The latest detentions of two Singaporeans planning to join the Islamic State in Iraq and Syria (ISIS) underline the severity of the threat the terror group continues to pose.
But observers say it also reflects how Singapore has managed the threat: A coordinated, multi-agency approach to national security matters in place over the past decade to deal with the Jemaah Islamiah threat has helped tackle the challenge posed by ISIS.
However, greater cooperation among countries in the region is vital to decisively counter ISIS' growing influence in the region.
SUPPORT FROM SOUTH-EAST ASIA
ISIS is 80 to 90 per cent financially independent. The biggest resource it needs is manpower, which it is receiving from this region.
PROFESSOR ROHAN GUNARATNA, head of Singapore's International Centre for Political Violence and Terrorism Research
Some 30 extremist groups from Indonesia, Malaysia and the Philippines have taken oaths of allegiance to ISIS over the past year, said Professor Rohan Gunaratna, who heads Singapore's International Centre for Political Violence and Terrorism Research.
He notes that while these groups are not directly funded by ISIS, they localise and disseminate its propaganda, augmenting its ability to recruit foreign fighters and carry out attacks in areas far away from its self-declared caliphate.
"ISIS is 80 to 90 per cent financially independent as (it raises) money through oil, taxation, cross-border trade and kidnapping for ransom," he said. "The biggest resource it needs is manpower, which it is receiving from this region."
There are now some 100 fighters from Malaysia and 500 from Indonesia with ISIS, many of them part of its Malay Archipelago Unit. ISIS has about 30,000 foreign fighters. And even as the authorities in both countries clamp down on militants, ISIS' online propaganda goes on.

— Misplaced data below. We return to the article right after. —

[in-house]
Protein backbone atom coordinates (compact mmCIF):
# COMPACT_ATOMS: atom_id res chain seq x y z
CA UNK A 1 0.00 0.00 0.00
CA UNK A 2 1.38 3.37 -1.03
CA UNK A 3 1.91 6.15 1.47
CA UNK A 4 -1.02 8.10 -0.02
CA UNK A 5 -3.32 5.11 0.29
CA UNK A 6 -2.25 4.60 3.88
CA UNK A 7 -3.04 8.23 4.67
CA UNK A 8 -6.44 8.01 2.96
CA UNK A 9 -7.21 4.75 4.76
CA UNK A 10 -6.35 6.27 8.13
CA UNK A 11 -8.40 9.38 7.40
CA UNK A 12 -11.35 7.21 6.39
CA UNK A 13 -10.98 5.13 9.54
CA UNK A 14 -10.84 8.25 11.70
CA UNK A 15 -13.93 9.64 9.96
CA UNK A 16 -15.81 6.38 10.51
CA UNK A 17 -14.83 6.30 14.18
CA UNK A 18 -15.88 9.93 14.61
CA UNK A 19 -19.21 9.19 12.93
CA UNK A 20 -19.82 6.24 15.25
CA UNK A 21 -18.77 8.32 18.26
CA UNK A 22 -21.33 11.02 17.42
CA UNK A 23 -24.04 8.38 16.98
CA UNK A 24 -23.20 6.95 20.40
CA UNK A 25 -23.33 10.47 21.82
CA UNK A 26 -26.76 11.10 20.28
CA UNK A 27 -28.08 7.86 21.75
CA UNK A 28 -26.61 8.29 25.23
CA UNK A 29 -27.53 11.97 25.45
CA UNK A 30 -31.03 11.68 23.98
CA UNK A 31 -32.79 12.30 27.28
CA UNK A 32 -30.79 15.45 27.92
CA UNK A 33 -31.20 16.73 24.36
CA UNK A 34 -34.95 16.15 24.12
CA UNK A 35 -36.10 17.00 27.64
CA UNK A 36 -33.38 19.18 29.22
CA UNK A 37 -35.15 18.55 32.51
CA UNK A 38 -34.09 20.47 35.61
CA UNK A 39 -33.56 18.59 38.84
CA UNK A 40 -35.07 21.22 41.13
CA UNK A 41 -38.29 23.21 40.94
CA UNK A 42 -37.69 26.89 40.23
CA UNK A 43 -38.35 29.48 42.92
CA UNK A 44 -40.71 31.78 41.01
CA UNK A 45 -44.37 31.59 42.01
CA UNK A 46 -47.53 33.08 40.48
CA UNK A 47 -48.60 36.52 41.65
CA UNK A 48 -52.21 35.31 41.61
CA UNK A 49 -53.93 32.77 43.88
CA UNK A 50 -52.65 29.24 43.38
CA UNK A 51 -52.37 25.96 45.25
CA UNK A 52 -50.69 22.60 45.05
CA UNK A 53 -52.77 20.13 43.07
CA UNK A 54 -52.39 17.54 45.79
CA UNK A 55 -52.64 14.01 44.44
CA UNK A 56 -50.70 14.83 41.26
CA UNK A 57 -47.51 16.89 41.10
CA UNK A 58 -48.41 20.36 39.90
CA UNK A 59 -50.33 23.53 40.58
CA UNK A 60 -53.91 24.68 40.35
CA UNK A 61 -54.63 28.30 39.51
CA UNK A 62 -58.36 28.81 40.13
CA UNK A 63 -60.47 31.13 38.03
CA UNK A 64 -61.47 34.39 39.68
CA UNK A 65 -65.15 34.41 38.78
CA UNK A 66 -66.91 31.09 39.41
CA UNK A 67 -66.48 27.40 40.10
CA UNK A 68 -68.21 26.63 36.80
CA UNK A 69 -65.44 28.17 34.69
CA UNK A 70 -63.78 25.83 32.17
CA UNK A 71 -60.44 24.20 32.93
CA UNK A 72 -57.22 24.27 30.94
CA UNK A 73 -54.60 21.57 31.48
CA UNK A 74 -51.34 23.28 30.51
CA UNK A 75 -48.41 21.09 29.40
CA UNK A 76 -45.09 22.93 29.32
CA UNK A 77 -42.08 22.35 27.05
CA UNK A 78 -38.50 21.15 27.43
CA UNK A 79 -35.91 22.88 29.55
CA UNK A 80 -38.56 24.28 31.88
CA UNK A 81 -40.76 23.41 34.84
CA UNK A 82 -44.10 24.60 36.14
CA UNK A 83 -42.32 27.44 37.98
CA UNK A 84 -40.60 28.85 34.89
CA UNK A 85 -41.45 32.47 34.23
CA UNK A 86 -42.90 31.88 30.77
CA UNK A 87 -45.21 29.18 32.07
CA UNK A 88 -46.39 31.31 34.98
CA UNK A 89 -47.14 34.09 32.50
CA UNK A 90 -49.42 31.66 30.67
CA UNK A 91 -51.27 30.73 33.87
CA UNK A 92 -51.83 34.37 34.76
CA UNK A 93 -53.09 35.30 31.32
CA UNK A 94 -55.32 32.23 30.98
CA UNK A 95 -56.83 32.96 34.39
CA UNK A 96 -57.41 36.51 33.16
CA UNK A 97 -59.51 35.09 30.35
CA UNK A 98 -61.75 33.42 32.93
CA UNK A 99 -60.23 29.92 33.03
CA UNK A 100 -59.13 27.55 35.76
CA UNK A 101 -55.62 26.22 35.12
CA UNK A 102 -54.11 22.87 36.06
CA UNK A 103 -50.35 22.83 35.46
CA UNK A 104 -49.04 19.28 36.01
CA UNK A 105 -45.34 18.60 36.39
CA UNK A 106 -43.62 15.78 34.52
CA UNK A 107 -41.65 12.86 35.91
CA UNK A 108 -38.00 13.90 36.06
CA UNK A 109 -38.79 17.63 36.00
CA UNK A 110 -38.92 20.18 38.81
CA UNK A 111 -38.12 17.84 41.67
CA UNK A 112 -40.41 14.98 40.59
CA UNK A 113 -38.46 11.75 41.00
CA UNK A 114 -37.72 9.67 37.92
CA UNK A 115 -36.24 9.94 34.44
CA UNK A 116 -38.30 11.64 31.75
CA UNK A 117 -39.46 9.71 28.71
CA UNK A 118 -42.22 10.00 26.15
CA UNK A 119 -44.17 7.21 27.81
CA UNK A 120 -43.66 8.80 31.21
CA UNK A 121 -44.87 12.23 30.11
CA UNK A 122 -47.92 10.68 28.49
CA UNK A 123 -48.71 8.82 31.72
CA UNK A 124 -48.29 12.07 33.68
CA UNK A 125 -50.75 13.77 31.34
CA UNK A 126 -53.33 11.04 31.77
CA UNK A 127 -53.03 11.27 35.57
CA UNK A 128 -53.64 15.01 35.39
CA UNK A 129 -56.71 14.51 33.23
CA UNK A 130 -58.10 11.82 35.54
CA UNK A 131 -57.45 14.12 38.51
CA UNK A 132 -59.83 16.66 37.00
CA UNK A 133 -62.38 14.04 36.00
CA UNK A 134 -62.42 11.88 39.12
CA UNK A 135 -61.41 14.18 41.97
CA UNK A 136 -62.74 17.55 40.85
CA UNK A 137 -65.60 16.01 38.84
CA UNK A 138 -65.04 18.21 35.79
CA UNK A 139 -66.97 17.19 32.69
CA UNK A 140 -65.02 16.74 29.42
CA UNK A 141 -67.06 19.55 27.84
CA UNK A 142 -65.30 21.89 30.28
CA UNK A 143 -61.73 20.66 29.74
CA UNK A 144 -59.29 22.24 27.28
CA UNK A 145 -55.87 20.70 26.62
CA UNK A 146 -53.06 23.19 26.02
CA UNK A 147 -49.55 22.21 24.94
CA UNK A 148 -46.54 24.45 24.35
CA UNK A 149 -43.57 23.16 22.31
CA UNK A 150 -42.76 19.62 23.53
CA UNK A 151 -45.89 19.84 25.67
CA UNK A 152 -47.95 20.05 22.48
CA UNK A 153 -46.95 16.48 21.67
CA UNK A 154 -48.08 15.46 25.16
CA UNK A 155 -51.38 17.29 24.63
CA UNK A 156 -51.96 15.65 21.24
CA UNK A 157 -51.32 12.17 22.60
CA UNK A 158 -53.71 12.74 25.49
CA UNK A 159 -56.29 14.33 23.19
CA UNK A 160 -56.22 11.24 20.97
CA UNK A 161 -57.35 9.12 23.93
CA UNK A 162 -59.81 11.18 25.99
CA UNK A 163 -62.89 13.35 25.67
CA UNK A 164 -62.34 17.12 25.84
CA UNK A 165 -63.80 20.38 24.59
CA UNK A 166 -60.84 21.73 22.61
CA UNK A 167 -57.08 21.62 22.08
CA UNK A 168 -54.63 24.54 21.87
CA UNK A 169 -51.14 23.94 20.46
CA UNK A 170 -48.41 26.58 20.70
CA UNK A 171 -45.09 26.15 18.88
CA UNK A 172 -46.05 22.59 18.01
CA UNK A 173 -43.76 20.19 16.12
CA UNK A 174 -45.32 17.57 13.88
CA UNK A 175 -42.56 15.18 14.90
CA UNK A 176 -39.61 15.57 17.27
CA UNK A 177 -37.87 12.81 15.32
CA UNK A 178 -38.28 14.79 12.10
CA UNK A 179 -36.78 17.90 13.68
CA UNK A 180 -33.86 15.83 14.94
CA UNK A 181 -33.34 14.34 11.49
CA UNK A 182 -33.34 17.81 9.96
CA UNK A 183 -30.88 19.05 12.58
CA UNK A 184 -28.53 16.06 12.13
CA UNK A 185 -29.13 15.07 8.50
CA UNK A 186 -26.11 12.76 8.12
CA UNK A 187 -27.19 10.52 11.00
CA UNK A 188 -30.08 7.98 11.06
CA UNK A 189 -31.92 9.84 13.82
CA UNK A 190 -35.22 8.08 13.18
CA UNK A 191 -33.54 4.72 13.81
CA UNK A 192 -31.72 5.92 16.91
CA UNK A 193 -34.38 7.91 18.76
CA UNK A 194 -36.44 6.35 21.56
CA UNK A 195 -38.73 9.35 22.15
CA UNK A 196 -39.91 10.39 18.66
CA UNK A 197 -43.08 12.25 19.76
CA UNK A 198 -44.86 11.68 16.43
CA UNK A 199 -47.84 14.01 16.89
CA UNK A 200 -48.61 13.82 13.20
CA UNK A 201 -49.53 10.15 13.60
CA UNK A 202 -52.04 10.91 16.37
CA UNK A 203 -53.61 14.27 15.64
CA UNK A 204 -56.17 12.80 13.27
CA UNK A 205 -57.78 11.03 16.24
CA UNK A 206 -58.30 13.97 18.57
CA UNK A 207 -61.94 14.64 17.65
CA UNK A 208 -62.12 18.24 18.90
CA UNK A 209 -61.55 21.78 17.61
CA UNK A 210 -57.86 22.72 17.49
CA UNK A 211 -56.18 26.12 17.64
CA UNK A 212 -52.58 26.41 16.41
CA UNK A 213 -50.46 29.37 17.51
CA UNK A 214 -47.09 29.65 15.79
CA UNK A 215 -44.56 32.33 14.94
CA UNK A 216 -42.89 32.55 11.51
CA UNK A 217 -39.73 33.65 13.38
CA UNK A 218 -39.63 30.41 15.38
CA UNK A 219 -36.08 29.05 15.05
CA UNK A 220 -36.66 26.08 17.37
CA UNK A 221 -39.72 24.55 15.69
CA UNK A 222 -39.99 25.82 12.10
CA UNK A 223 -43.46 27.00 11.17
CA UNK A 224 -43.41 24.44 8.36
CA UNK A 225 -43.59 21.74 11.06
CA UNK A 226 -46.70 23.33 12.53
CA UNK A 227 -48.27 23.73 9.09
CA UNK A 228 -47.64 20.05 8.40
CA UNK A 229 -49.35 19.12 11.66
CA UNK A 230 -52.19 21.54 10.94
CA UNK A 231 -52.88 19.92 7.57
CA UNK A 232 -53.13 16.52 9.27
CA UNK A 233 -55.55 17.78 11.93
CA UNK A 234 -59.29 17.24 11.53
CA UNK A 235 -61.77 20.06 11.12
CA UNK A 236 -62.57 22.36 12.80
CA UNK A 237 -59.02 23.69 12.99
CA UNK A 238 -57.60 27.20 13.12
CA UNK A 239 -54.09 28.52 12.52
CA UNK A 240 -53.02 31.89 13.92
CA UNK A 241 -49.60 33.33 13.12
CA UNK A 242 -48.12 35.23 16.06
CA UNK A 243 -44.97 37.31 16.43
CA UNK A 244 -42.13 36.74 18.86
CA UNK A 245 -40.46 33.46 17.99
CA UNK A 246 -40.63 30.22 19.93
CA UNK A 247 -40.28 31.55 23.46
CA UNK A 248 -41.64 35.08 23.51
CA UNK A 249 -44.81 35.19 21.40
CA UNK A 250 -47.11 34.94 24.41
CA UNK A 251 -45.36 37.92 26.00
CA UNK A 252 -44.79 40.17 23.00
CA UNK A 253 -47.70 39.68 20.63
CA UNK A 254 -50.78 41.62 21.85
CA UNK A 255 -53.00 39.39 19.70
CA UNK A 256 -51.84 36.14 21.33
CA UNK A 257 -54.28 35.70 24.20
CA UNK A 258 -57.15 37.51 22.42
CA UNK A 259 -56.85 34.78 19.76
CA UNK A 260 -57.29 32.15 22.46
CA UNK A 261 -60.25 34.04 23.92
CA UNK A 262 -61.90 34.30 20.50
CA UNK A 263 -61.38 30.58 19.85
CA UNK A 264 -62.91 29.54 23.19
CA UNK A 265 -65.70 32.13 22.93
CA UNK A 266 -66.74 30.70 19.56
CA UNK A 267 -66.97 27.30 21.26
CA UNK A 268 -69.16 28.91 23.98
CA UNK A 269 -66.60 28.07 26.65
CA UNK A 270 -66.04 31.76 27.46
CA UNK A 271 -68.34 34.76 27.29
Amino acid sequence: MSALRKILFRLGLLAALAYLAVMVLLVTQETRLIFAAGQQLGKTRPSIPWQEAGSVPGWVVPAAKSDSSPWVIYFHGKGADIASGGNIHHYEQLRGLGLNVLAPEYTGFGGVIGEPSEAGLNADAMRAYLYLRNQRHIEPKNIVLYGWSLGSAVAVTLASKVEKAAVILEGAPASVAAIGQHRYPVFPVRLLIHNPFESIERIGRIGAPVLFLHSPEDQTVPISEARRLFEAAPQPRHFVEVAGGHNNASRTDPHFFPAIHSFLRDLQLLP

Associate Professor Kumar Ramakrishna, head of policy studies at the S. Rajaratnam School of International Studies, says: "The messages are not just targeted at fighters and fanatics, but also at professionals and administrators."
ISIS' counter-culture narrative of building a new, utopian society has proven to be difficult to counter as it appeals to both the young and idealistic and those looking for a deeper meaning to life, he added.
Singapore has not been spared. On Wednesday, the Ministry of Home Affairs announced that two citizens had been detained for planning to join ISIS and take up arms.
The two, Muhammad Shamin Mohamed Sidek, 29, and Muhammad Harith Jailani, 18, bring to seven the number of Singaporeans known to have planned to join ISIS or who have joined them.
Dr Kumar said public education efforts to sensitise the community to signs of radicalisation appear to have borne fruit, citing anecdotal evidence that some recent arrests were the result of tip-offs from concerned friends and family members.
Dr Gunaratna said Singapore's approach to fighting terrorism, which sees agencies working together and sharing information, has proven effective at highlighting and identifying cases of radicalised individuals.
And as the ISIS threat shows little sign of abating in spite of efforts by an international coalition of more than 60 countries, both analysts called for greater regional cooperation between Singapore and its neighbours.
Dr Gunaratna said the "Five Eyes" intelligence-sharing alliance between Australia, Canada, New Zealand, Britain and the United States can serve as a model for Asean members threatened by ISIS like Singapore, Malaysia, Indonesia, Thailand and the Philippines. He hopes to discuss this at the inaugural Asia Pacific Homeland Security conference later this month.
More can also be done to build professional ties between the various national intelligence agencies.
"In South-east Asia, we have the famous Asean way, where there is a subculture of cooperation, but a lot also depends on the working relations between the the heads of security agencies," said Dr Kumar.
"You need regular interactions at a working level between not just intelligence chiefs, but also staff to build that rapport and trust."